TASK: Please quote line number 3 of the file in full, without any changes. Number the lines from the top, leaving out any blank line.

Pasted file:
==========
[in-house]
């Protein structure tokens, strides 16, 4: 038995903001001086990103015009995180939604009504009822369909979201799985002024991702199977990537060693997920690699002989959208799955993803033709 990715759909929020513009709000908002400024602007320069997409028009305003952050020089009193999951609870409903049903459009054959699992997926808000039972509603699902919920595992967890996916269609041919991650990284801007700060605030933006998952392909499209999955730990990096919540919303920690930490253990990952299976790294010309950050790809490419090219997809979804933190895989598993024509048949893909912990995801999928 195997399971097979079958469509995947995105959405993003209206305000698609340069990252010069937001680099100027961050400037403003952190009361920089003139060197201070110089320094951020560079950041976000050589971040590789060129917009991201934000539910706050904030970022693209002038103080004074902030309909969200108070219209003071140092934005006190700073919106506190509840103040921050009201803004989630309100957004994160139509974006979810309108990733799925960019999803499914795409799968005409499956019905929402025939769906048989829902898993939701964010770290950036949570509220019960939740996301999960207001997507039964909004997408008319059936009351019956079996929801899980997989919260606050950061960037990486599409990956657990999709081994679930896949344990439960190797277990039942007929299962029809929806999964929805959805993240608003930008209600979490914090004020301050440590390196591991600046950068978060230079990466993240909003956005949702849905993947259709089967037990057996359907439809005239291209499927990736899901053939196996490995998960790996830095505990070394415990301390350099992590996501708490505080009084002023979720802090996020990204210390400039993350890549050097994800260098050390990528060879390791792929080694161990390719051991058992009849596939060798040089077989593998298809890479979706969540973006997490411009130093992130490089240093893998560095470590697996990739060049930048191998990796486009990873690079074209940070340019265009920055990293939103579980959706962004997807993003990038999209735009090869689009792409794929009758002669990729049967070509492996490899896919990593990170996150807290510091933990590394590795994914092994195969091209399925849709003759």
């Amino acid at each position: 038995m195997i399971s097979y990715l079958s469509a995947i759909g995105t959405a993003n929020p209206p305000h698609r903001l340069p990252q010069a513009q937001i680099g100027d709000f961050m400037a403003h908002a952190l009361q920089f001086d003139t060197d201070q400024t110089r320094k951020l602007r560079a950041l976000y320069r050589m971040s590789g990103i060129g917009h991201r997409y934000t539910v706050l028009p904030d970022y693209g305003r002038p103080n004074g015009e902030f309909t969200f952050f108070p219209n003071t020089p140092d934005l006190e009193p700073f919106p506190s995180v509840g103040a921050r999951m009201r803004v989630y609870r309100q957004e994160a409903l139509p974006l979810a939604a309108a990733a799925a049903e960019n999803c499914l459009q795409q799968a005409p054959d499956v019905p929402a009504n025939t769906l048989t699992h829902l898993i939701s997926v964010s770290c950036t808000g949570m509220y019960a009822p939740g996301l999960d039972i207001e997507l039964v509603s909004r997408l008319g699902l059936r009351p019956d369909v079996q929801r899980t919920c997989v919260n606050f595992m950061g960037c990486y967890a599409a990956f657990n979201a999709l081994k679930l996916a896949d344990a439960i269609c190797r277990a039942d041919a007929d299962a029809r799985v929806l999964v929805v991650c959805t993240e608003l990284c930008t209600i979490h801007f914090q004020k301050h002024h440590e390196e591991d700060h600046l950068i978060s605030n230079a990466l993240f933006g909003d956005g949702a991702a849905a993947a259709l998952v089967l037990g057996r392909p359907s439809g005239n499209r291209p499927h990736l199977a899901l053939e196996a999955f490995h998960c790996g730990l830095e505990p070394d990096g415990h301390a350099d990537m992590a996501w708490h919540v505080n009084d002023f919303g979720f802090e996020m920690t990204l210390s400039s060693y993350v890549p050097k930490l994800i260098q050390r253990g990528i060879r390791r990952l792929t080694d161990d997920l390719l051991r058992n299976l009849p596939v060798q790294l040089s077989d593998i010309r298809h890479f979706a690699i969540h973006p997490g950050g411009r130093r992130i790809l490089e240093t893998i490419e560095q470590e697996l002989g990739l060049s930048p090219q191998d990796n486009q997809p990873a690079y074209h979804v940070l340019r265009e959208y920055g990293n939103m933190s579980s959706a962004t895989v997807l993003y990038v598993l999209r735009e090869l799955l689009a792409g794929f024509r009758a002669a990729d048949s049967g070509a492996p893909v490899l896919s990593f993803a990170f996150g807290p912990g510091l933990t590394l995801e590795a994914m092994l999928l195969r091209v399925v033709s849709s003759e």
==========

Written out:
């Amino acid at each position: 038995m195997i399971s097979y990715l079958s469509a995947i759909g995105t959405a993003n929020p209206p305000h698609r903001l340069p990252q010069a513009q937001i680099g100027d709000f961050m400037a403003h908002a952190l009361q920089f001086d003139t060197d201070q400024t110089r320094k951020l602007r560079a950041l976000y320069r050589m971040s590789g990103i060129g917009h991201r997409y934000t539910v706050l028009p904030d970022y693209g305003r002038p103080n004074g015009e902030f309909t969200f952050f108070p219209n003071t020089p140092d934005l006190e009193p700073f919106p506190s995180v509840g103040a921050r999951m009201r803004v989630y609870r309100q957004e994160a409903l139509p974006l979810a939604a309108a990733a799925a049903e960019n999803c499914l459009q795409q799968a005409p054959d499956v019905p929402a009504n025939t769906l048989t699992h829902l898993i939701s997926v964010s770290c950036t808000g949570m509220y019960a009822p939740g996301l999960d039972i207001e997507l039964v509603s909004r997408l008319g699902l059936r009351p019956d369909v079996q929801r899980t919920c997989v919260n606050f595992m950061g960037c990486y967890a599409a990956f657990n979201a999709l081994k679930l996916a896949d344990a439960i269609c190797r277990a039942d041919a007929d299962a029809r799985v929806l999964v929805v991650c959805t993240e608003l990284c930008t209600i979490h801007f914090q004020k301050h002024h440590e390196e591991d700060h600046l950068i978060s605030n230079a990466l993240f933006g909003d956005g949702a991702a849905a993947a259709l998952v089967l037990g057996r392909p359907s439809g005239n499209r291209p499927h990736l199977a899901l053939e196996a999955f490995h998960c790996g730990l830095e505990p070394d990096g415990h301390a350099d990537m992590a996501w708490h919540v505080n009084d002023f919303g979720f802090e996020m920690t990204l210390s400039s060693y993350v890549p050097k930490l994800i260098q050390r253990g990528i060879r390791r990952l792929t080694d161990d997920l390719l051991r058992n299976l009849p596939v060798q790294l040089s077989d593998i010309r298809h890479f979706a690699i969540h973006p997490g950050g411009r130093r992130i790809l490089e240093t893998i490419e560095q470590e697996l002989g990739l060049s930048p090219q191998d990796n486009q997809p990873a690079y074209h979804v940070l340019r265009e959208y920055g990293n939103m933190s579980s959706a962004t895989v997807l993003y990038v598993l999209r735009e090869l799955l689009a792409g794929f024509r009758a002669a990729d048949s049967g070509a492996p893909v490899l896919s990593f993803a990170f996150g807290p912990g510091l933990t590394l995801e590795a994914m092994l999928l195969r091209v399925v033709s849709s003759e």